Berberine inhibits Staphylococcus epidermidis adhesion and biofilm formation on the surface of titanium alloy.
ABSTRACT Biofilm formed by Staphylococcus epidermidis (S. epidermidis) is a common cause of periprosthetic infection. Recently, we have discovered that berberine is bacteriostatic for S. epidermidis. The purpose of the present study was to examine the effect of berberine on S. epidermidis adhesion and biofilm formation on the surface of titanium alloy, which is a popular material for orthopedic joint prostheses. Three strains of S. epidermidis (ATCC 35984, ATCC 12228, and SE 243) were used for in vitro experiment. Direct colony counting showed that berberine significantly inhibited S. epidermidis adhesion on the titanium alloy disk in 2 h at the concentration of 45 microg/mL. When examined with crystal violet staining, confocal laser scanning microscopy, and scanning electron microscopy, we found that higher concentrations (>30 microg/mL) of berberine effectively prevented the formation of S. epidermidis biofilm on the surface of the titanium disk in 24 h. These findings suggest that berberine is a potential agent for the treatment of periprosthetic infection.
- SourceAvailable from: Manfred L Rotter[show abstract] [hide abstract]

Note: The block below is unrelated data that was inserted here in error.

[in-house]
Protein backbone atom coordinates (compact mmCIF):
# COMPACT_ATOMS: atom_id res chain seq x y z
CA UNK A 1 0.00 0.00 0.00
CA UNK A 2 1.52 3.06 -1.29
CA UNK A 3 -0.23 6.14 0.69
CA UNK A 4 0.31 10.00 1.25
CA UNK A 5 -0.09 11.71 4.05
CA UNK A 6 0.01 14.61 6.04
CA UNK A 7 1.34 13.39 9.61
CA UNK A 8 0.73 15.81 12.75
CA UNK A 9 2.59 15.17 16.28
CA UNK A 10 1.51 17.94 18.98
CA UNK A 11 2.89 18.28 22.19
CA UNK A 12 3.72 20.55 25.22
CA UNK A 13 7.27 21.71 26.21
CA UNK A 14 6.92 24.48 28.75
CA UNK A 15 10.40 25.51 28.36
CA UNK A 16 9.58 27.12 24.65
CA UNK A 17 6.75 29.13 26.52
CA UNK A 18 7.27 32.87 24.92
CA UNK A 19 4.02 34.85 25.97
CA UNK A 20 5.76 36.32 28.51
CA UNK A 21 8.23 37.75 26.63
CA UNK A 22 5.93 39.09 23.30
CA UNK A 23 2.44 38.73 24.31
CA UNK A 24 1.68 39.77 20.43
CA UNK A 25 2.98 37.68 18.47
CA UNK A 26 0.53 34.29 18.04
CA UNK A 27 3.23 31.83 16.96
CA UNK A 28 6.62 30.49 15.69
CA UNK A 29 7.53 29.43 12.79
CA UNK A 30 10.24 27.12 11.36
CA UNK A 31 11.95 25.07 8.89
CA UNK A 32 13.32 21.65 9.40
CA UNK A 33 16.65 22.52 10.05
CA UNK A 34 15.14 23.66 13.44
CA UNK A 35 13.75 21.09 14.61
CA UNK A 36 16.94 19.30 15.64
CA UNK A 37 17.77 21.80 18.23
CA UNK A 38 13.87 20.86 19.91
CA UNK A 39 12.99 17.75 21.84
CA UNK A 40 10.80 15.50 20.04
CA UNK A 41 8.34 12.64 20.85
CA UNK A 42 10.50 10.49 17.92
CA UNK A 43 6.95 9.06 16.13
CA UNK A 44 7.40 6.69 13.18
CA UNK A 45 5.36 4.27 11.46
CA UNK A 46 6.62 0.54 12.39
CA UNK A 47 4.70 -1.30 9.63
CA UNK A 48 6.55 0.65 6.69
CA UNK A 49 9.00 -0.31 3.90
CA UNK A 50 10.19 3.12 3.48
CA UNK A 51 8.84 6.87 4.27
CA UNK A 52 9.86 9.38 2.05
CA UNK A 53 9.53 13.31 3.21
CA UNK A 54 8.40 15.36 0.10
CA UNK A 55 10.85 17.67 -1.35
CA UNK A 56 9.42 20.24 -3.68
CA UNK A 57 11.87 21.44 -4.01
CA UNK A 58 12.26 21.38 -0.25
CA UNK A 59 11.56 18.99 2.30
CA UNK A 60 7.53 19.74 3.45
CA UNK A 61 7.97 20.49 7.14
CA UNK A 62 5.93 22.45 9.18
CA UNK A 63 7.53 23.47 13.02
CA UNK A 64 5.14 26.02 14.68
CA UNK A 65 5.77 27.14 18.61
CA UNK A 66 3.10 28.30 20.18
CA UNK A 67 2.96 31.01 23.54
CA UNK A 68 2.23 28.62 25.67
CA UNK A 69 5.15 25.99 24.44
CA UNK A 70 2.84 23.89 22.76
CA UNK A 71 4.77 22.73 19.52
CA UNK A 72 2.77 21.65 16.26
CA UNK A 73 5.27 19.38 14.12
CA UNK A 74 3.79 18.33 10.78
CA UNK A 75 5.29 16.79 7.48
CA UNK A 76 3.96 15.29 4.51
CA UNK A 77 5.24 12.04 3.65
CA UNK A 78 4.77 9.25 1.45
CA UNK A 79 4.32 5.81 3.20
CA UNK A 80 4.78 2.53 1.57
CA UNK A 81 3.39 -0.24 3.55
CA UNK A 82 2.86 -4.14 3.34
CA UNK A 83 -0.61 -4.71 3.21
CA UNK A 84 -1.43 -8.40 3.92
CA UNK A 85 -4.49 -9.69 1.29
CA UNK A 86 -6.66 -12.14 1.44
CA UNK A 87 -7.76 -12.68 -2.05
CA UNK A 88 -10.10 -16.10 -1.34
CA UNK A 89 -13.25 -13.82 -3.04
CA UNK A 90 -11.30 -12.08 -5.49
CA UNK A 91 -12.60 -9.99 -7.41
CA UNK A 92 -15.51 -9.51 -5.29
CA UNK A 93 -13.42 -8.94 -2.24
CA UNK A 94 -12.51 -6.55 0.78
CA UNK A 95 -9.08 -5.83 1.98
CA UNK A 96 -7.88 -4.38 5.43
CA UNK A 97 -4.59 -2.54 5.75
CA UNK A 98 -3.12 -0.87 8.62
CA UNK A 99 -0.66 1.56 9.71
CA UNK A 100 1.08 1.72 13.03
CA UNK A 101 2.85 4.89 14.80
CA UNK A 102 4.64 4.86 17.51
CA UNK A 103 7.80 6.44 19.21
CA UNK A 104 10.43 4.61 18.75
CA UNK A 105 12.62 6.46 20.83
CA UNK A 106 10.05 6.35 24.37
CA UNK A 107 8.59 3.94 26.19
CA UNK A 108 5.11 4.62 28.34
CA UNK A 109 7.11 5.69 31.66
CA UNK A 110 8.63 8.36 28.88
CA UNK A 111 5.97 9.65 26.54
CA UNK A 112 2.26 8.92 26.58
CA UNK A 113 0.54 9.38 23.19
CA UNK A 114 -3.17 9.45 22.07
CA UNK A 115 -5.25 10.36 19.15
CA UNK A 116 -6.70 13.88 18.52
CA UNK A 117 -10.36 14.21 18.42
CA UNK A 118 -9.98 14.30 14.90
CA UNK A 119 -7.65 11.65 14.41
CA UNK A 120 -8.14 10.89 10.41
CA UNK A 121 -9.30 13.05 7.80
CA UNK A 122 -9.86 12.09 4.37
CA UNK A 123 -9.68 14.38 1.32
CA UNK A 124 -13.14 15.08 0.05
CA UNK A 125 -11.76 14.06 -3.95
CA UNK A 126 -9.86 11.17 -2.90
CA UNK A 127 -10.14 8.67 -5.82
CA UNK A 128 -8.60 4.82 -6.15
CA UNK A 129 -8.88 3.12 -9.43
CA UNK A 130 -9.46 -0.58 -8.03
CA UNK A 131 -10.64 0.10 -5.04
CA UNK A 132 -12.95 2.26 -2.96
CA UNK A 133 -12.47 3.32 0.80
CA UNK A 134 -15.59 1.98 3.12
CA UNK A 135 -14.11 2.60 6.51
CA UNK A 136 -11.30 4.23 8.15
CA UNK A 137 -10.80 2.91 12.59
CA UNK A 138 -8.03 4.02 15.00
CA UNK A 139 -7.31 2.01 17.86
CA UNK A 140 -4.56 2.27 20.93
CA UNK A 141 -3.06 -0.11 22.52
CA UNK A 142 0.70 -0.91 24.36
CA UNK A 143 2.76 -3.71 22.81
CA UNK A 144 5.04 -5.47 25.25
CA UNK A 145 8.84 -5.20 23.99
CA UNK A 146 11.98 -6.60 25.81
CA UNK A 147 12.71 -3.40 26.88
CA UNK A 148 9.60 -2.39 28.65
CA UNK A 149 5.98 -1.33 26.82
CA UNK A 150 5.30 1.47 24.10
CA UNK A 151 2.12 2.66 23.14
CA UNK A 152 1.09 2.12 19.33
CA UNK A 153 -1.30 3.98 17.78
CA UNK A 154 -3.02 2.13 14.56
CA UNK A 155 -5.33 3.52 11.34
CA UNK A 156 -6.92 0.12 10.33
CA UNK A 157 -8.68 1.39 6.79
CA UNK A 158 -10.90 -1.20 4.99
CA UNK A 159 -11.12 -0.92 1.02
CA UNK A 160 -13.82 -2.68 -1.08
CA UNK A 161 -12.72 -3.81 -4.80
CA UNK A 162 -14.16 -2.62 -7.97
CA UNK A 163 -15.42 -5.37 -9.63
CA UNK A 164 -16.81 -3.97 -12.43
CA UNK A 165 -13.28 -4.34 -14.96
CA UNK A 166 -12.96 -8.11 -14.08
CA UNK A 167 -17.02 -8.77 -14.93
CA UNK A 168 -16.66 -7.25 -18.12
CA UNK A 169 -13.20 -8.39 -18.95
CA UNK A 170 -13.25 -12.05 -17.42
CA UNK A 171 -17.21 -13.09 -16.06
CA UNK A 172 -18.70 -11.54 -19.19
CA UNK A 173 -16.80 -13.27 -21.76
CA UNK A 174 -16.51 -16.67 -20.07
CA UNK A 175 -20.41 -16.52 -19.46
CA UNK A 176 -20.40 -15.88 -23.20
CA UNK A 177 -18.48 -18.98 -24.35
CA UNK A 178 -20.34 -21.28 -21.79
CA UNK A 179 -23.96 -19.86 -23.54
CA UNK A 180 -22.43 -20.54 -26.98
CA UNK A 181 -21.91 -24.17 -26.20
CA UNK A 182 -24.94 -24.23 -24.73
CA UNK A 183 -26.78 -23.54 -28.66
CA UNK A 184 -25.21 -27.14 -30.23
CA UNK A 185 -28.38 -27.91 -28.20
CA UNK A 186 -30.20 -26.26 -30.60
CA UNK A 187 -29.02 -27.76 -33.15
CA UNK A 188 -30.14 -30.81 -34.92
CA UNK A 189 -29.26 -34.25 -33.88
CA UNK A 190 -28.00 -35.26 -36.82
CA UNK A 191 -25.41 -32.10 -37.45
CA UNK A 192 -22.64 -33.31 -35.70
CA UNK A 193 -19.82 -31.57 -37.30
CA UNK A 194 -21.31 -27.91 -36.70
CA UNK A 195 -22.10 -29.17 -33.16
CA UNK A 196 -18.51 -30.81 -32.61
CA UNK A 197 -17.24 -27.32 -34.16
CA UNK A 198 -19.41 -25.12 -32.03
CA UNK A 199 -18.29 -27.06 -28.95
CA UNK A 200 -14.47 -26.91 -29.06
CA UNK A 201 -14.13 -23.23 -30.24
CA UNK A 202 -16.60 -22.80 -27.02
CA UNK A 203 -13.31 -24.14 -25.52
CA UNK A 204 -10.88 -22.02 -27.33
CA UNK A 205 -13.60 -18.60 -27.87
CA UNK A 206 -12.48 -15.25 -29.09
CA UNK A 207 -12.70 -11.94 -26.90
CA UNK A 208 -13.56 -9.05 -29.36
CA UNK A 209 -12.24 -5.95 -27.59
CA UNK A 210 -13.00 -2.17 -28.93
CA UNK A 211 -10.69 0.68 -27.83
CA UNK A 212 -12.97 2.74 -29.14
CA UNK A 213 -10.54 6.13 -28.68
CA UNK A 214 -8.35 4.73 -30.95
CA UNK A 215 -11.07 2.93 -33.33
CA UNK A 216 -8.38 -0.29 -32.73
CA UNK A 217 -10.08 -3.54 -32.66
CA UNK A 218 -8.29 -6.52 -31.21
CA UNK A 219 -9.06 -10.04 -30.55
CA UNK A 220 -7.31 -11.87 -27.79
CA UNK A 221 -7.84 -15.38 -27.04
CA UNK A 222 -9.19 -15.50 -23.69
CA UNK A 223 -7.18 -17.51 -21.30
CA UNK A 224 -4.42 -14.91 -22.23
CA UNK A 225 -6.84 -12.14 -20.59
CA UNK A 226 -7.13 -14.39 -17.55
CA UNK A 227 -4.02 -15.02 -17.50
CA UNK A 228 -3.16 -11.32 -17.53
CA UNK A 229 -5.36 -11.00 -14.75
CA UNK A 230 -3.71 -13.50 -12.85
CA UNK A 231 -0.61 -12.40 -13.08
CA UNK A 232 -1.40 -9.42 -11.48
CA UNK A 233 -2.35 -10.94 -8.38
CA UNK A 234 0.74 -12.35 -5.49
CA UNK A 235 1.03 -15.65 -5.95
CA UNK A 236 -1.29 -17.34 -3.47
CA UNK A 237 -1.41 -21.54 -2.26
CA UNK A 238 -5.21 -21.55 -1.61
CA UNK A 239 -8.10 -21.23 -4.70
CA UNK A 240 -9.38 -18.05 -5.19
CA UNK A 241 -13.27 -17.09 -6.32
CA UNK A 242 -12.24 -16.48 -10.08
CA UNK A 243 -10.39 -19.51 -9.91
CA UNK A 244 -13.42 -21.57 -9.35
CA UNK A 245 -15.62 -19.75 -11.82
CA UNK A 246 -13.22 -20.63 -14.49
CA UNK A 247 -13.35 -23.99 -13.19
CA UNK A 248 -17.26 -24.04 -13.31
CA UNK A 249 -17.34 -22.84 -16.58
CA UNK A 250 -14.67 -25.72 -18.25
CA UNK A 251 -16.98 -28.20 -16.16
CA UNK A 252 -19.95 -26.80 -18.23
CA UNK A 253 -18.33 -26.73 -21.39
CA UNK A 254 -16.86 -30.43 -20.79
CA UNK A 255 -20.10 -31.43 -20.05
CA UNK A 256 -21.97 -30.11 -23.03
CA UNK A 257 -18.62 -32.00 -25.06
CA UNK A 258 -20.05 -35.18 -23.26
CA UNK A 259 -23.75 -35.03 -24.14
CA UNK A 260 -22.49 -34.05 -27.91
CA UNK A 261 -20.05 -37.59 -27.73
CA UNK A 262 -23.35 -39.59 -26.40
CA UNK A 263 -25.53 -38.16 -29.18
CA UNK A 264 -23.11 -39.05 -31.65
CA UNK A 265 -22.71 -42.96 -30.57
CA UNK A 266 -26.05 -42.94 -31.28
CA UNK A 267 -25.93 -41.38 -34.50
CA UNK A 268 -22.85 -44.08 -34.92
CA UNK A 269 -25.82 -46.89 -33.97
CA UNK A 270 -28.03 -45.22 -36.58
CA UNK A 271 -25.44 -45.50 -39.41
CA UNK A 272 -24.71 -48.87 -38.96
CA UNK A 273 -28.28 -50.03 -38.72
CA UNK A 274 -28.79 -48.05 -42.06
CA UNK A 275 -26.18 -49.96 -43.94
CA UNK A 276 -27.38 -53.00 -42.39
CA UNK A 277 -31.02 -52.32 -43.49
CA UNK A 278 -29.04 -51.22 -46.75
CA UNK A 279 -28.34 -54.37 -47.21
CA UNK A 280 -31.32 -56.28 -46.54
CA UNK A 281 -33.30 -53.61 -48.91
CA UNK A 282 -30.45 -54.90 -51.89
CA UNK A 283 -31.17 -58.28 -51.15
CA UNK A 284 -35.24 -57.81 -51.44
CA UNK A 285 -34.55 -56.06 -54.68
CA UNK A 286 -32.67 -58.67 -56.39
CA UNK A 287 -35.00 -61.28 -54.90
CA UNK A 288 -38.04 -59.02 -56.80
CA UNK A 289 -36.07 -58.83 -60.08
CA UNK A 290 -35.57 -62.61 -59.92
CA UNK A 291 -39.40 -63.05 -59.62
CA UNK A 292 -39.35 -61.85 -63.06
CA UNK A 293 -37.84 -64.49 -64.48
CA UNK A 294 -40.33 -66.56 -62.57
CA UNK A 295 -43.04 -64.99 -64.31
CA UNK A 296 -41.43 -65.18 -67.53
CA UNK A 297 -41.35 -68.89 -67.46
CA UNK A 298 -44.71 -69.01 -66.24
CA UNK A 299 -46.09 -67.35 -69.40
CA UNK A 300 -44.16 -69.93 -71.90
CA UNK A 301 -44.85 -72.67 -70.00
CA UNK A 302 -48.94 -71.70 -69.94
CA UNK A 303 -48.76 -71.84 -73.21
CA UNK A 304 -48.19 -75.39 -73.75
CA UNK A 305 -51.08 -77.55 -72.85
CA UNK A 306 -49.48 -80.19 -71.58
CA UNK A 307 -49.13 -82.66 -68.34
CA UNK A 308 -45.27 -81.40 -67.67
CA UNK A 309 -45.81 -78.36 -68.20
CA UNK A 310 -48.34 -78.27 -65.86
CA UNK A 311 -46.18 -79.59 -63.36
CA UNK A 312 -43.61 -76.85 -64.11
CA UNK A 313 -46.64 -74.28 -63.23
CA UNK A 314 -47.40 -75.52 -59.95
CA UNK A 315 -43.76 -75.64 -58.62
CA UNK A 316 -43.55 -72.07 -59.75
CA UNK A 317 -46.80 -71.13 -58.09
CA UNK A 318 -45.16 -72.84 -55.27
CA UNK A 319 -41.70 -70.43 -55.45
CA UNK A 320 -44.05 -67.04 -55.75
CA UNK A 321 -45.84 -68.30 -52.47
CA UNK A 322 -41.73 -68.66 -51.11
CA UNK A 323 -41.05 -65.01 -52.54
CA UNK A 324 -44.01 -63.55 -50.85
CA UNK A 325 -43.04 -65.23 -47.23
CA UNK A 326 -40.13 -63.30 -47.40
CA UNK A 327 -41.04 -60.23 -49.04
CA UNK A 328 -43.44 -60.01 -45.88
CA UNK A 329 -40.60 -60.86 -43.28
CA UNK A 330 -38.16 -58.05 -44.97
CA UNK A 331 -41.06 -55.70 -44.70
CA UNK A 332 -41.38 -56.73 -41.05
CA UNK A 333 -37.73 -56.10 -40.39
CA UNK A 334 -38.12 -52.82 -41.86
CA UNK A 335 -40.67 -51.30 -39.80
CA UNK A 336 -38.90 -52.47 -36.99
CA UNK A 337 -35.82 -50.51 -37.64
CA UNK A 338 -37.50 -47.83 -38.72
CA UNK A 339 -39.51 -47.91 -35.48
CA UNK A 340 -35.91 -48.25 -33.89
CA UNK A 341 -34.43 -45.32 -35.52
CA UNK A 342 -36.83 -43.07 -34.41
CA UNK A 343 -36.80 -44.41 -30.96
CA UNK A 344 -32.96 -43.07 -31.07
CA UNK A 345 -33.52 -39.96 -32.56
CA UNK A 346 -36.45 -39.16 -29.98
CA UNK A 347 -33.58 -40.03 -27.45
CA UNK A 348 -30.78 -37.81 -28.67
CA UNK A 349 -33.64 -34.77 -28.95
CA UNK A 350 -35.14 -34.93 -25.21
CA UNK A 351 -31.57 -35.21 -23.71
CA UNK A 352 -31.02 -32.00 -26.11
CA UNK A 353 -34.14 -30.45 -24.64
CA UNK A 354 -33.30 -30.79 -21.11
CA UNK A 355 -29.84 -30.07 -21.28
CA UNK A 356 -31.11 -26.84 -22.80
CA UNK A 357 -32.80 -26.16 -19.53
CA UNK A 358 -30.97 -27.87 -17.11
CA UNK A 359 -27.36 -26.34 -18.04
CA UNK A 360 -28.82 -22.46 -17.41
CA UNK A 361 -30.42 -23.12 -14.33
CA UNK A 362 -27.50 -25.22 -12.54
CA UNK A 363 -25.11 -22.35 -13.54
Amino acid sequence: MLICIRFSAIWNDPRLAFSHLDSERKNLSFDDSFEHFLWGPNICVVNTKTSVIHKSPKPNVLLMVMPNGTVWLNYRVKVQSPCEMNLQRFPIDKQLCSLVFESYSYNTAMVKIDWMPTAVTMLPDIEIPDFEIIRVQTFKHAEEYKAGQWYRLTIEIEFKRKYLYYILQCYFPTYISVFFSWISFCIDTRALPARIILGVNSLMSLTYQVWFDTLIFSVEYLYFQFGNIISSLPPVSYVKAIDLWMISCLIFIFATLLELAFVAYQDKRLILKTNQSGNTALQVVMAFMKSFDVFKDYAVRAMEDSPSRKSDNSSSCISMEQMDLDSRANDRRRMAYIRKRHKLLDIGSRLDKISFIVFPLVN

ABSTRACT: To test the effects of several biocides [N-propanol, a commercially available propanol/ethanol/chlorhexidine mixture, polyvinylpyrolidone (povidone-iodine) and hydrogen peroxide] on established biofilms of Staphylococcus epidermidis isolated from patients with cardiac implant infections and catheter-related bacteraemia. Biofilms were grown in microtitre plates for 24 h, dyed and stained with Crystal Violet. The mean optical density (OD) and the OD ratio (ODr=OD of the treated biofilm/OD of the untreated biofilm) were used for quantification. Biofilms were incubated with 60% (v/v) N-propanol, the mixture of propanol/ethanol/chlorhexidine, hydrogen peroxide at three concentrations (0.5%, 3% and 5%, v/v) and povidone-iodine for 1, 5, 15, 30 and 60 min. Unstained biofilms were sonicated and plated on Columbia agar for time-kill curves. S. epidermidis skin isolates from healthy volunteers were used as controls. Biofilm ODs of the clinical S. epidermidis isolates and the isolates from the healthy volunteers were significantly different (1.17+/-0.512 versus 0.559+/-0.095, respectively; mean+/-SD) (P<0.01). No viable S. epidermidis was detected in biofilms treated with the alcohols, N-propanol or the propanol/ethanol/chlorhexidine mixture. Incubation with povidone-iodine and hydrogen peroxide 3% and 5% led to a log reduction of the viable cells of >5 after incubation for 5 min, however, up to 10(3) viable cells were detected in four isolates after 30 min of incubation with povidone-iodine. S. epidermidis obtained from infected implants forms thicker biofilms than that of healthy volunteers. Hydrogen peroxide, at a concentration of 3% and 5%, and alcohols rapidly eradicate S. epidermidis biofilms, whereas povidone-iodine is less effective.Journal of Antimicrobial Chemotherapy 09/2007; 60(2):417-20. · 5.34 Impact Factor